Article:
A petition calling for repeal of the controversial Senior Safety Zones ordinance passed by the Town Council last month has more than enough signatures to force the council to set a date for a special town meeting on the matter unless it votes to reconsider the contentious law and reverse its action.
Town Councilor Rosetta Jones started the petition Dec. 14; it now has 537 certified signatures, Jones said, some 40 more than was required.
“We were very encouraged by the level of response, particularly from senior citizens,” she said. “Montville residents are very smart. When given accurate, fact-based information, citizens make responsible, rationale decisions.”
Jones, an Independent, was joined by Republican councilor Dana McFee and Republican Tom McNally, a member of the Montville Board of Education as they collected signatures over the Christmas holiday at locations including the transfer station and a local supermarket.
The law would prohibit sex offenders from coming in to contact with senior citizens and face a $99 fine if they violated the ordinance. Opponents have called the law unenforceable. It has had several different incarnations and been worked on for many hours by town-hired attorneys researching and re-writing in an effort to see it passed. The council voted to approve with Jones and McFee in opposition.
“But the people have spoken loudly,” McFee said of the response to the petition. “People signed it so freely. And some even made remarks about the ridiculousness of it, but mostly, people don’t want the town to get sued again. We cannot afford it.”
The executive director of the Connecticut affiliate of the American Civil Liberties Union told Patch last month it would take the town to court on what he called the unconstitutionality of the ordinance.
At Thursday’s Commission on Aging meeting, four of five members present told Council liaison Billy Caron they’d like to see the town back off the ordinance and wait to see if the state moves on enacting legislation. A bill made it through committee last year but did not make it past both General Assembly houses.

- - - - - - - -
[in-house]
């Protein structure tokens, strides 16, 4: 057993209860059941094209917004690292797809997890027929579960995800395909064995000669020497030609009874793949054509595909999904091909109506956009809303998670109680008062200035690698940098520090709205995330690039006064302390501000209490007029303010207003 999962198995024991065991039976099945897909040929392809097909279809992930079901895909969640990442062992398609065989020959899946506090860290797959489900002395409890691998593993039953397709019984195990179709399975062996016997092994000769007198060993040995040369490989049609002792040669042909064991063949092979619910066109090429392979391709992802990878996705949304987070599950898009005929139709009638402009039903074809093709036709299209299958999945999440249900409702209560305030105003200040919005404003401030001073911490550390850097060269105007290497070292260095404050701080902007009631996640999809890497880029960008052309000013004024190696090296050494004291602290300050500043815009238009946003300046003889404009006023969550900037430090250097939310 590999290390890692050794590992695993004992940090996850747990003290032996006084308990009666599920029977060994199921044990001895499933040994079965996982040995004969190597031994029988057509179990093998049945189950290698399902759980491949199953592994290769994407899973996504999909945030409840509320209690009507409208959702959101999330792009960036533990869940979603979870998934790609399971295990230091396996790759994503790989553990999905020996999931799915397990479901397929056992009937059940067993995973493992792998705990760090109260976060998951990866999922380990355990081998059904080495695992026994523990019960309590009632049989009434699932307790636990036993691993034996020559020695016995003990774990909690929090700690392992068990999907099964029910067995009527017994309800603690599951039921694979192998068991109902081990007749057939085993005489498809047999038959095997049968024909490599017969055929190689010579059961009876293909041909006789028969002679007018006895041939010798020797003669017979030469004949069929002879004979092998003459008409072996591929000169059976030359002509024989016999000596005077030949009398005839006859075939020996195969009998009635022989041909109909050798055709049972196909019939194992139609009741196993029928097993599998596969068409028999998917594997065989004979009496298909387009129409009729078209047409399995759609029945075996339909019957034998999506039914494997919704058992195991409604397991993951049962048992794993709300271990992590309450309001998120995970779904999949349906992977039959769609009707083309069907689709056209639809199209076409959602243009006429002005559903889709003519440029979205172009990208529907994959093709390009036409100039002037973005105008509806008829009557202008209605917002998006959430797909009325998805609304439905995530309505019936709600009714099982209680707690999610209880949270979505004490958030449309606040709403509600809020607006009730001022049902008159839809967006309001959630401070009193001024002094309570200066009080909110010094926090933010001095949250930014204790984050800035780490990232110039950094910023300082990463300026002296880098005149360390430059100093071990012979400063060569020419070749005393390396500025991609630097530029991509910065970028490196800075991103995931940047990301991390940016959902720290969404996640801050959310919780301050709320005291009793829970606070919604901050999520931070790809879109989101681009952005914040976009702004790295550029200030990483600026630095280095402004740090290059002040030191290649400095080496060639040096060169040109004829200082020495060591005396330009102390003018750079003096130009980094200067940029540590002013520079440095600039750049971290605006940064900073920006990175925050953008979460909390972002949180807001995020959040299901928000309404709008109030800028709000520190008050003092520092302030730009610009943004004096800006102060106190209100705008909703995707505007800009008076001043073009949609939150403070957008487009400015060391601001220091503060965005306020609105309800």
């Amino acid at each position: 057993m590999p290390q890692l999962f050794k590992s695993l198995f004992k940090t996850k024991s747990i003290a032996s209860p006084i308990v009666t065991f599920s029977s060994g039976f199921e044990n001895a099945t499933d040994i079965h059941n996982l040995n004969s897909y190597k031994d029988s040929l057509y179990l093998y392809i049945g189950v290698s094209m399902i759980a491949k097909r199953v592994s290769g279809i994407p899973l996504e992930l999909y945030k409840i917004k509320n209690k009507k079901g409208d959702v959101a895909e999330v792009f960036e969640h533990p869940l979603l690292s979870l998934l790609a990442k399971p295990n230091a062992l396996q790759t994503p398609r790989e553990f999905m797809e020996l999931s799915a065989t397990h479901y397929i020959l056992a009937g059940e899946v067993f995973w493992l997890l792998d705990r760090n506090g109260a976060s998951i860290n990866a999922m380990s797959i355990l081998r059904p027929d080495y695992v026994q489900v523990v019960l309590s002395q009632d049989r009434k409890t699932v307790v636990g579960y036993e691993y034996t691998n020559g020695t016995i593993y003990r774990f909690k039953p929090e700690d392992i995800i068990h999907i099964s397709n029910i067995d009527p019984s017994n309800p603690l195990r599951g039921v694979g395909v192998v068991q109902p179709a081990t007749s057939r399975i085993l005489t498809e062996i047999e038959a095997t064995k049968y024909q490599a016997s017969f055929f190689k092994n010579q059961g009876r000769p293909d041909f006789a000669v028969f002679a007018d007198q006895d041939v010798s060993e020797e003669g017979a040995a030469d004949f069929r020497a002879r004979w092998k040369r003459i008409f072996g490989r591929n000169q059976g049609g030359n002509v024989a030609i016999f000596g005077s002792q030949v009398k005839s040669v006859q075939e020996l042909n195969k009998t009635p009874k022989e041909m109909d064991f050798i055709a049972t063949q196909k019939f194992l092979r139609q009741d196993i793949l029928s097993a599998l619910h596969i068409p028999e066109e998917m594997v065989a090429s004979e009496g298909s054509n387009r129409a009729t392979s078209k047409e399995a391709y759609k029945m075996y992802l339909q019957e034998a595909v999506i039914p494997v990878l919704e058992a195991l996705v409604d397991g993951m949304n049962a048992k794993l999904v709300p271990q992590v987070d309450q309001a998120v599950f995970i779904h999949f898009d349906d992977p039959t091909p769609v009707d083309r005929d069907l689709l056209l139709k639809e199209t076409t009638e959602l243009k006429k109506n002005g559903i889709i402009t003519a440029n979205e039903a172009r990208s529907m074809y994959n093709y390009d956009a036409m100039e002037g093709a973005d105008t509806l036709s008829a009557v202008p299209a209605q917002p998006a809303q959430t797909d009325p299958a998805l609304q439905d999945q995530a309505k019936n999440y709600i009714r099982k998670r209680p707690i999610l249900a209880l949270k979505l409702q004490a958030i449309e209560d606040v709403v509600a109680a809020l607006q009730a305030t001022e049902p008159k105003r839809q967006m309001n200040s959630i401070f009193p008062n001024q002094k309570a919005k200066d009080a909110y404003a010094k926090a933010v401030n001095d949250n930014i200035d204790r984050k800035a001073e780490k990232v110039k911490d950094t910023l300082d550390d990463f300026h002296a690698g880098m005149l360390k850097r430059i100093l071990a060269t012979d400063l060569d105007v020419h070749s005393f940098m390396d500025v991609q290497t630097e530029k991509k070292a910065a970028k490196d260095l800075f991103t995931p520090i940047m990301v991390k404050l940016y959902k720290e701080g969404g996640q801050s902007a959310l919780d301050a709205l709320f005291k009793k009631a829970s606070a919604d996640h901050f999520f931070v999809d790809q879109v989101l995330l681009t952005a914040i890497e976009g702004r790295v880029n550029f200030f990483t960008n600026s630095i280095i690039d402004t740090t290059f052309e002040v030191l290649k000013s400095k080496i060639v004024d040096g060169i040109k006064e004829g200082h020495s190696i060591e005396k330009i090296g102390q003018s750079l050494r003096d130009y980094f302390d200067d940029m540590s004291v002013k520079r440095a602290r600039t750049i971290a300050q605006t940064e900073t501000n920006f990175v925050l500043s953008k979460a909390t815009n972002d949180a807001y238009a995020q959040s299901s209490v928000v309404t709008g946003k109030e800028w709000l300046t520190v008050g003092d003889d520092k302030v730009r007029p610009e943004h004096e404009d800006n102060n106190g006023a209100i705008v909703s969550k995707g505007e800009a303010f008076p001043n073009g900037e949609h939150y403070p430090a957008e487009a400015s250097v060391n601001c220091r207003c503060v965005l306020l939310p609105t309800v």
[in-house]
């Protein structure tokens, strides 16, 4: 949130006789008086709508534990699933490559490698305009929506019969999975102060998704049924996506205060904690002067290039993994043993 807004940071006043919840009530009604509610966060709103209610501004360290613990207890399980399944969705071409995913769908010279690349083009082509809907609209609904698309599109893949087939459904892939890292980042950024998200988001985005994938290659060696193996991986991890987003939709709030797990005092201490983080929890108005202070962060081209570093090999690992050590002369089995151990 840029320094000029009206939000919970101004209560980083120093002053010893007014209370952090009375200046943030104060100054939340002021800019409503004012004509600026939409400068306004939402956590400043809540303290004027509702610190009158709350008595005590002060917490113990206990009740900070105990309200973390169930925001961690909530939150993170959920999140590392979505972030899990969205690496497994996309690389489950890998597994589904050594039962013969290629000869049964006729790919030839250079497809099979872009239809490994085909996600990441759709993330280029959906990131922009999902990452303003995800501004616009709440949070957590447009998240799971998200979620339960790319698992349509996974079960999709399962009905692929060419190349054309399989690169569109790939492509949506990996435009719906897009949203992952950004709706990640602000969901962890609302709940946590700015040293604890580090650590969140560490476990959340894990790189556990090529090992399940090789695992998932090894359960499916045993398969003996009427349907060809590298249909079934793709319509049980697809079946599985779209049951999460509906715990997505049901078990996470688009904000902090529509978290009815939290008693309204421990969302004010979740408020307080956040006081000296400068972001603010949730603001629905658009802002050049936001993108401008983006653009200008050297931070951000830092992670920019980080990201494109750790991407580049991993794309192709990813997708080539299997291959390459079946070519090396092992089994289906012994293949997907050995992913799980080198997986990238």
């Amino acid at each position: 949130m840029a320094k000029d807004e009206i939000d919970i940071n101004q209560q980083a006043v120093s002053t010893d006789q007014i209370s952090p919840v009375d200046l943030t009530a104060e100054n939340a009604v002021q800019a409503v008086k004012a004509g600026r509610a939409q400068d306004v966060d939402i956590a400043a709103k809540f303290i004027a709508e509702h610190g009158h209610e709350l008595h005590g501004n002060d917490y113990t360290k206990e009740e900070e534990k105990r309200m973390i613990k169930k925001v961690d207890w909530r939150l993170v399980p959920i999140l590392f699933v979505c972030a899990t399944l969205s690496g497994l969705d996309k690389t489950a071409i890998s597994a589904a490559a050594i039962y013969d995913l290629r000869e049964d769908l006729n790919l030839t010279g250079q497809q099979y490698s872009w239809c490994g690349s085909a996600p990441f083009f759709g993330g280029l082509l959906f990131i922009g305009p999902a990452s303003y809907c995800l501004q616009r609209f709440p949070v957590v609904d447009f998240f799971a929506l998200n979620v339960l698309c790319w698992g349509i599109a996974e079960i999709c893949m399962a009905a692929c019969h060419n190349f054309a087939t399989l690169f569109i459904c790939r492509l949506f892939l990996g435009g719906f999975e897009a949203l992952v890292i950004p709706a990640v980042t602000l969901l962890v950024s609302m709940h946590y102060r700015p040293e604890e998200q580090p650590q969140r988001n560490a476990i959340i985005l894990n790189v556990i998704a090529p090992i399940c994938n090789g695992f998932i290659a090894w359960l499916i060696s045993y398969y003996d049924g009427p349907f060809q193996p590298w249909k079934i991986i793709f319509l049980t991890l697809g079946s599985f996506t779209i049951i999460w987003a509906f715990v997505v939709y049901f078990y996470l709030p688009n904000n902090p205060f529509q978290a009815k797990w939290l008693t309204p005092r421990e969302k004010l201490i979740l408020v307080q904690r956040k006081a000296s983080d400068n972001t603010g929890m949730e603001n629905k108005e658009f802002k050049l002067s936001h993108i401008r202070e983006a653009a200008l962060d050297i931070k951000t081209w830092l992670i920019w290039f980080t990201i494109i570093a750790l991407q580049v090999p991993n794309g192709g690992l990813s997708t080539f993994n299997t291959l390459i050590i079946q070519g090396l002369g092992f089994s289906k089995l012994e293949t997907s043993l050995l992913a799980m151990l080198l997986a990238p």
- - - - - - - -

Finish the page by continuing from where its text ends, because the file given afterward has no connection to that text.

“I initially voted for it with reservations,” said Commission on Aging member John Geary. “And my reservations are a lot more activated now. Montville should sit on it for awhile. Montville has had a history of very bad lawsuits. I strongly recommend Montville cool its heels for a year or so. The town has had enough lawsuits.”
Commission members Mari Jurczyk, Louis Zeigler and Charlie O’Bday all agreed the ordinance should “wait to see if and when the state makes the first move.
“The prudent thing would be to wait for the state,” Zeigler said.
And O’Dbay said “we don’t need another lawsuit.”
Jones went further.
“And what would be worse really than to have a sex offender sue the town over this. Really, trying to protect seniors and then a vile sex offender sues the town. That would be a cruel irony,” Jones said. “There are so many more effective way to help teach our seniors how to protect themselves.”
Jones’ and others contention has been that the ordinance does little to protect seniors, if in fact they were being targeted by sex offenders.
“They are not. There are no statistics, nothing to show that senior citizens are targets for sexual attack,” Jones said. “A law should never be based on unfounded fear. Nor is it good policy to use fear to violate one's constitutional rights, regarding to how vile we think they may be. The taxpayers have suffered enough from town politicians making emotional, ill-informed decisions, on the taxpayers dime.”
Caron said he would share the opinions of the Commission members with the Council and would also speak with seniors at the center’s monthly meeting Friday.
“I’ll bring all of this to the council and see what it wants to do,” he said.
Caron has said from the outset that he brought the ordinance on behalf of seniors “who asked me to do this.”